Chapter Excerpt

Chapter Excerpt: Executive Order 9066; February 20, 1942

The Packard Clipper shot up Nob Hill Boulevard and out toward the country. It’s white walled wheels grinding over the gravel like a king on a horse. The straight eight, under the stylish hood, blasting out exhaust. Billie Holiday crooned, ‘God Bless the Child’ on the radio. The Clipper reached the city limit, passing into orchards yet to bloom, slipping and sliding out of large potholes and the muddy pools left over from the early spring run-off of the mountains surrounding the Yakima Valley.

The sleek, black, top-of-the-line automobile screeched around a corner, rocketing onto a side road, going down a long grade and climbing back up the opposite hill, approaching a brown dilapidated barn set back in a hollow, surrounded by pear trees.

In the passenger seat a young man, handsome in a cruel way, gripped the dashboard with long fingered, almost delicate hands, whooping with exhilaration. His wavy brown hair was past needing to be cut and his angular sharp features were the spitting image of his father’s.

His father, a tall man of six feet five inches, gave the Packard more gas and threw his head back and laughed, the cigar in his mouth pouring smoke out the slight space provided by the rolled down window. He turned, narrowing his deep brown eyes, the eyes his son inherited. “You like that, Archie?” His voice boomed over the sound of the Packard’s six cylinders.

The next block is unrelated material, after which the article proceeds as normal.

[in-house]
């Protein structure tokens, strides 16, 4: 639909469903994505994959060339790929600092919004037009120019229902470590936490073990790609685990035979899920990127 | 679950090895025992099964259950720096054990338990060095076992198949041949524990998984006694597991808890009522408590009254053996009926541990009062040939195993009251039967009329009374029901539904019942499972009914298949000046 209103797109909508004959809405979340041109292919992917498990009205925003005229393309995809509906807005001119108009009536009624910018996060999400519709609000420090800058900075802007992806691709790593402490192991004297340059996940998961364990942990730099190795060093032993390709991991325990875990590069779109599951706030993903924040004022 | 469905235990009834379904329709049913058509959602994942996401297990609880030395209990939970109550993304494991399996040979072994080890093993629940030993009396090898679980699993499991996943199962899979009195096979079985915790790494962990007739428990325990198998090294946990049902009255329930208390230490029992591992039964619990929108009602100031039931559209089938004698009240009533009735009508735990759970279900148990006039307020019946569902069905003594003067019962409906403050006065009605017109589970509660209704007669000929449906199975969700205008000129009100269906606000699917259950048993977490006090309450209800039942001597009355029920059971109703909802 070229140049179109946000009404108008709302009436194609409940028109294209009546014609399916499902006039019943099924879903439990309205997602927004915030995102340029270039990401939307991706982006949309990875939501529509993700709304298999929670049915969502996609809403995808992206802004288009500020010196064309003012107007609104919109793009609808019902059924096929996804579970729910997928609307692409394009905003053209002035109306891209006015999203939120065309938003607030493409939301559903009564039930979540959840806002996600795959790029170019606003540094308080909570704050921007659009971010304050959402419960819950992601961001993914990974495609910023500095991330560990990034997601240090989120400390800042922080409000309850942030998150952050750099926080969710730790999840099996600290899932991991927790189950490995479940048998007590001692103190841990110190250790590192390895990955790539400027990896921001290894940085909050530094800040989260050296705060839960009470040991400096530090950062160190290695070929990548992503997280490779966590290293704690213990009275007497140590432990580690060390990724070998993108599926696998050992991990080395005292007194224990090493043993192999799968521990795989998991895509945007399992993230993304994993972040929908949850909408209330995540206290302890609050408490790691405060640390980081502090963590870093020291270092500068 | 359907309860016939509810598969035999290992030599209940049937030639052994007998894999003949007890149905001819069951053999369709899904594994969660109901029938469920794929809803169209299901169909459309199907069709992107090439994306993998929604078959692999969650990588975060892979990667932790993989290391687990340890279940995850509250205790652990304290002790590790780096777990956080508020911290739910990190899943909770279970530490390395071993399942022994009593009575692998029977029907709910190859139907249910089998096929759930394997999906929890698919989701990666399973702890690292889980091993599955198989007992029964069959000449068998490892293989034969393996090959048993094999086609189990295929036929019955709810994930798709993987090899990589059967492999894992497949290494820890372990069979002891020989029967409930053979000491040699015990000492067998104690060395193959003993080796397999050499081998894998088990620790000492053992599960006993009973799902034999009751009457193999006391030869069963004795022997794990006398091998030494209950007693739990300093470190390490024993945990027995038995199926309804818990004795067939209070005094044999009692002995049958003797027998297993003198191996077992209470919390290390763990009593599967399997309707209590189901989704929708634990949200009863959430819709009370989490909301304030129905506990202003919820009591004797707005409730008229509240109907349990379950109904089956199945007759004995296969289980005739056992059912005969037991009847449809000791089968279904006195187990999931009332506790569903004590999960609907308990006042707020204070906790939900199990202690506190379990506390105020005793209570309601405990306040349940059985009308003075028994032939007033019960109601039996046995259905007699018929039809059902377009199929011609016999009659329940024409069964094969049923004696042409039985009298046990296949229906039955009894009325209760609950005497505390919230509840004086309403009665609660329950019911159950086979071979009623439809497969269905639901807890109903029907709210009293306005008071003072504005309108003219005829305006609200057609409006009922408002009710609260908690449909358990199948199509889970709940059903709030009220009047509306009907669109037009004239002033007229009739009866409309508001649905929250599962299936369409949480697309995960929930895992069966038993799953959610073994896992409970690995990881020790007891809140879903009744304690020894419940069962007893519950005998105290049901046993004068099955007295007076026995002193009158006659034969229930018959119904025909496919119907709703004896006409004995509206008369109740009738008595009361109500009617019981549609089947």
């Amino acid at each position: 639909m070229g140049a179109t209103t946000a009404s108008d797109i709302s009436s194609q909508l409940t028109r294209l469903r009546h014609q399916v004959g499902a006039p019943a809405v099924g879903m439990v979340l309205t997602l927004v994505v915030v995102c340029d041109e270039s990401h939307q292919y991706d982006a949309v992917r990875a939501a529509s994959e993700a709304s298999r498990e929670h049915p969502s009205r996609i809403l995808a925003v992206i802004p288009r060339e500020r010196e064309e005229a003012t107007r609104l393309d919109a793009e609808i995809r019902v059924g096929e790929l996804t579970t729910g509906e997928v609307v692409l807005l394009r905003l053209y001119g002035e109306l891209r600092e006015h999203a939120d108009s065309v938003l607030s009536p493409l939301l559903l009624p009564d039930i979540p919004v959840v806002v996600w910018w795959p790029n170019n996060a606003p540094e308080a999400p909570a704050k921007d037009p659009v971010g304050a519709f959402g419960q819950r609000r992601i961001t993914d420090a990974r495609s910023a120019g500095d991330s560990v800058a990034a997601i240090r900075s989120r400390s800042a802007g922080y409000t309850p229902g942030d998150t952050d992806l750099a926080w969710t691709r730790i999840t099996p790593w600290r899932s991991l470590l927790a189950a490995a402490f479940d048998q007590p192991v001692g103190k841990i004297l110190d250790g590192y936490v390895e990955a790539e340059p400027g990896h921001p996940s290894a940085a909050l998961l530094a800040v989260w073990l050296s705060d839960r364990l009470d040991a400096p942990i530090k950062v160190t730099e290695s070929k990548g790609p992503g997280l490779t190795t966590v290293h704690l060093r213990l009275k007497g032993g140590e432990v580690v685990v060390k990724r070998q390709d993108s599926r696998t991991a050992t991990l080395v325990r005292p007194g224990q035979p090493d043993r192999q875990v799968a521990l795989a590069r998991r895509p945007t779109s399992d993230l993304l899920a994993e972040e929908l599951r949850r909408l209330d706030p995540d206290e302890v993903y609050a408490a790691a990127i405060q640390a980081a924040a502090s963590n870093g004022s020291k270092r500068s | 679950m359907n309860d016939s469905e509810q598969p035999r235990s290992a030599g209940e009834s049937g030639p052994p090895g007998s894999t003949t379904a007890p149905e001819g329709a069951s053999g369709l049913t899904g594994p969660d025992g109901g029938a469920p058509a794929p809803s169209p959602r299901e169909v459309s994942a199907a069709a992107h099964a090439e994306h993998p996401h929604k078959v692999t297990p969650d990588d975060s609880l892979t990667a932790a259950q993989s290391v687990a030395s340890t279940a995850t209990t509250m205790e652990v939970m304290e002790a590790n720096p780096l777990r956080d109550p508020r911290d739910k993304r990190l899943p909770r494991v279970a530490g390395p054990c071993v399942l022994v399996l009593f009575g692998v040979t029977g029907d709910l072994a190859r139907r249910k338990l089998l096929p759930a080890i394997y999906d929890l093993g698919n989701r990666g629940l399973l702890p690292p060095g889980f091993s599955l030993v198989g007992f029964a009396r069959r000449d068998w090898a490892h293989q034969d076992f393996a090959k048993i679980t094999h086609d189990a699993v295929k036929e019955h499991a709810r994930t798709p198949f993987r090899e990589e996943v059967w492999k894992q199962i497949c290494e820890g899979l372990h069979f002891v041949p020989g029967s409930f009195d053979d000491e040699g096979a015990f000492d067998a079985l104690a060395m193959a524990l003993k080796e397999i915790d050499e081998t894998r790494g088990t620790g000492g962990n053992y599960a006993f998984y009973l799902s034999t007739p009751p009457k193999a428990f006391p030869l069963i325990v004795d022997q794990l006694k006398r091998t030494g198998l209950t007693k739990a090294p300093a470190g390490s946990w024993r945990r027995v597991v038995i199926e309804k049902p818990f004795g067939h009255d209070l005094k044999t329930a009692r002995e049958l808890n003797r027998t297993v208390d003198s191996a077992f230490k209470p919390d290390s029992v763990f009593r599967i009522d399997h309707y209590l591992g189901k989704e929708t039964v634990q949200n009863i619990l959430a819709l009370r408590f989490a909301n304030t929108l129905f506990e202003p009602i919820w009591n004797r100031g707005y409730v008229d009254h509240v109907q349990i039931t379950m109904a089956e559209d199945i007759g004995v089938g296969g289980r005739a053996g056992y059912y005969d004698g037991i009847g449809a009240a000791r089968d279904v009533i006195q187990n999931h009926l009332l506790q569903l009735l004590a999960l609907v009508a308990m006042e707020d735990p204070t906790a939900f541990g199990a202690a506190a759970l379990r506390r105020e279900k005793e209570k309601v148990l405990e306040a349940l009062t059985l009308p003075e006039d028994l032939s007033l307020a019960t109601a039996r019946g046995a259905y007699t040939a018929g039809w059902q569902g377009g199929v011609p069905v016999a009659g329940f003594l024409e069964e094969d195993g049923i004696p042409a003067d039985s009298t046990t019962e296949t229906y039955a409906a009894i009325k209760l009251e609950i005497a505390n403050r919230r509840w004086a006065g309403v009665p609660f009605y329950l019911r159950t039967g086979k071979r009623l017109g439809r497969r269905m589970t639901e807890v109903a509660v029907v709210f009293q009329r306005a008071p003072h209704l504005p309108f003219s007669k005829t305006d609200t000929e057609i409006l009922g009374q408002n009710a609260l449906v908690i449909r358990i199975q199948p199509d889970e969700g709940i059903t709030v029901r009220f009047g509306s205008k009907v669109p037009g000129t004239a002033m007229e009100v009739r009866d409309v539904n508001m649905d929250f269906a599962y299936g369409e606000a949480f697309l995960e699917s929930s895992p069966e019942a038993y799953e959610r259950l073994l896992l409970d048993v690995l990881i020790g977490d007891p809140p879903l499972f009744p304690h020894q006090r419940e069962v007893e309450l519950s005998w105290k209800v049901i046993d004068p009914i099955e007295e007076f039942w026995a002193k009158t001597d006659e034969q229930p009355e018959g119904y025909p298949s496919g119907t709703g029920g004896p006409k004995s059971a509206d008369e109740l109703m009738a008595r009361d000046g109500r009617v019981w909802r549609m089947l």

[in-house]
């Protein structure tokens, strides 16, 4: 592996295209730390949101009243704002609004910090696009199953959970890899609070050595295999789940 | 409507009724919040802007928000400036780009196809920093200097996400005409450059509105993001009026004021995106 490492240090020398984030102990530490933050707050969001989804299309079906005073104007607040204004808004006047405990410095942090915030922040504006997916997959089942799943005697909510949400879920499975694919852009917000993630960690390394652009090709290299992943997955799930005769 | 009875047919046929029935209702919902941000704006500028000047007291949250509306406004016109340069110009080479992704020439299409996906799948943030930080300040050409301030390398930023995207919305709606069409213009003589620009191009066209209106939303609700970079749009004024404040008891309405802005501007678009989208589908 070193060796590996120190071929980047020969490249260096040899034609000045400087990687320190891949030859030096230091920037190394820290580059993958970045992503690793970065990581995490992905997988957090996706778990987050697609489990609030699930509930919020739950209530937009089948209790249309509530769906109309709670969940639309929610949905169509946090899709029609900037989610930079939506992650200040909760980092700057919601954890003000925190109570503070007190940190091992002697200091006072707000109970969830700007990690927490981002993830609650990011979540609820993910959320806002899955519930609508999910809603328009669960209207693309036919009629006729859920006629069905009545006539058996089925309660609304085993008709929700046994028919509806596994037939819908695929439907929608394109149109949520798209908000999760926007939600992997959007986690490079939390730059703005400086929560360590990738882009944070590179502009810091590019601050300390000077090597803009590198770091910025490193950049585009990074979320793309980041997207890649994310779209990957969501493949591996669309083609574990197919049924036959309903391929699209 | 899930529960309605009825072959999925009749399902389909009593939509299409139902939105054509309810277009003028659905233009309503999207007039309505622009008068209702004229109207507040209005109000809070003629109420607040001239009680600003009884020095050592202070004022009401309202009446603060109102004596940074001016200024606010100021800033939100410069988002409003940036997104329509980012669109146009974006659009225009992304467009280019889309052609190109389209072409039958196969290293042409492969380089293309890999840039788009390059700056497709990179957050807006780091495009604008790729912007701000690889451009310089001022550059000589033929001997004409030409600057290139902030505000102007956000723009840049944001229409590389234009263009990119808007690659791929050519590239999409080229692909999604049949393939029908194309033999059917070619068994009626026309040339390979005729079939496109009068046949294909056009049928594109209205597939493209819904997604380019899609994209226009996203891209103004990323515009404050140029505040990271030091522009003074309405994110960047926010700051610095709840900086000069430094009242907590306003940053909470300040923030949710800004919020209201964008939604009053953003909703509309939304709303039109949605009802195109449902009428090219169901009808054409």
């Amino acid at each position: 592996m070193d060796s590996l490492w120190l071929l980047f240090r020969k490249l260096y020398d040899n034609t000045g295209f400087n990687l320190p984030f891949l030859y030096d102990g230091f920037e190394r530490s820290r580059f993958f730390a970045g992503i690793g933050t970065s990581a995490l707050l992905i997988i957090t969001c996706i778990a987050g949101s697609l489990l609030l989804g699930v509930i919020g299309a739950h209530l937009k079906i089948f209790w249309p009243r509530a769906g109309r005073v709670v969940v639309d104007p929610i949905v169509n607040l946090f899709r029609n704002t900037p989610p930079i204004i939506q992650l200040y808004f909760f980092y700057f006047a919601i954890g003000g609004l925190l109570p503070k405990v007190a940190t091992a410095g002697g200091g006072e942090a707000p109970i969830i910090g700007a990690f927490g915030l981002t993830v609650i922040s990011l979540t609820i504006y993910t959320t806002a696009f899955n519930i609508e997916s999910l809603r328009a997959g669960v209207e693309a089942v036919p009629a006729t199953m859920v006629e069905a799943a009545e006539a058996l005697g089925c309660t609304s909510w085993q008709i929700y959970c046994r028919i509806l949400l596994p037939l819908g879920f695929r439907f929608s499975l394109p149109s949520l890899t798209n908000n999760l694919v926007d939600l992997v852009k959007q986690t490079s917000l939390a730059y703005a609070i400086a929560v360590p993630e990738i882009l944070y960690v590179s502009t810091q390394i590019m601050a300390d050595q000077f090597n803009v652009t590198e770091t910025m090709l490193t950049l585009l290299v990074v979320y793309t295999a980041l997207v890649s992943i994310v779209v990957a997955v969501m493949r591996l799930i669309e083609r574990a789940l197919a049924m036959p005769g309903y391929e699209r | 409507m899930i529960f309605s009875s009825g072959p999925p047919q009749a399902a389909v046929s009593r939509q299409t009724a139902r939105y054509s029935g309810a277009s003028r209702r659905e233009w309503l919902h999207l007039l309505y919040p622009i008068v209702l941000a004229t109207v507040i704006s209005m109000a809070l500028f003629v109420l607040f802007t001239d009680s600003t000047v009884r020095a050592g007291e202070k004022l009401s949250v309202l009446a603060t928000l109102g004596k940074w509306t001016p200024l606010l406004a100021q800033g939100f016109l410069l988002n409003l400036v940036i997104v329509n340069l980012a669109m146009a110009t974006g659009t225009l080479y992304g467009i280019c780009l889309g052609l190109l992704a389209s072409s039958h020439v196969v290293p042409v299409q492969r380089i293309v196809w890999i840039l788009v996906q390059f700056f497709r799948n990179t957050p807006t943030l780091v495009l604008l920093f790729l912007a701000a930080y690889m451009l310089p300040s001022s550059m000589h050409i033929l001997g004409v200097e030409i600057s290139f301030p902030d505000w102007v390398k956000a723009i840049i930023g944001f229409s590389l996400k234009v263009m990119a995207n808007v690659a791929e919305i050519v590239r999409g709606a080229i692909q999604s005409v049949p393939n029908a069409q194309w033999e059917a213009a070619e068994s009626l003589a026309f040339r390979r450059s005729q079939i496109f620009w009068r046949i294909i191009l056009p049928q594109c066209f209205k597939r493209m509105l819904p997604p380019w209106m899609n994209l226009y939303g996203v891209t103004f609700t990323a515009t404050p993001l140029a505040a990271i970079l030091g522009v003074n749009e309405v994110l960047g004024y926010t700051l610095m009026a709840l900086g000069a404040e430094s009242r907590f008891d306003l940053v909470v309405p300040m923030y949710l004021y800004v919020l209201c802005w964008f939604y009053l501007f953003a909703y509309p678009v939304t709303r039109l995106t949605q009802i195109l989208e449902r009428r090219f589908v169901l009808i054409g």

Archie nodded, his cruel eyes flashing with greed, “Is this car for me? It is after all my birthday.”

The father smiled, his thin lips curling sardonically, “A car like this awaits you, but not on this birthday. Not until you’re sixteen.”

The son’s full lips, genes from his deceased mother, made a very ugly pout, but the father slapped Archie’s shoulder, “Cheer up, you’re going to love this!”

Archie’s voice was sullen, “I wanted a car.” He would not meet his father’s eyes and focused instead on the rapidly approaching barn.

The Packard ground to a halt and father and son disembarked, walking up to the barn door that still bore the faded emblem of the family crest; a green dragon, clutching an apple. They pulled open the barn door, large enough to let out four steer abreast and stepped inside. Long ago the area had been abandoned and Archie couldn’t help but wonder what they were doing way out here in the country at a broken down old barn on his birthday.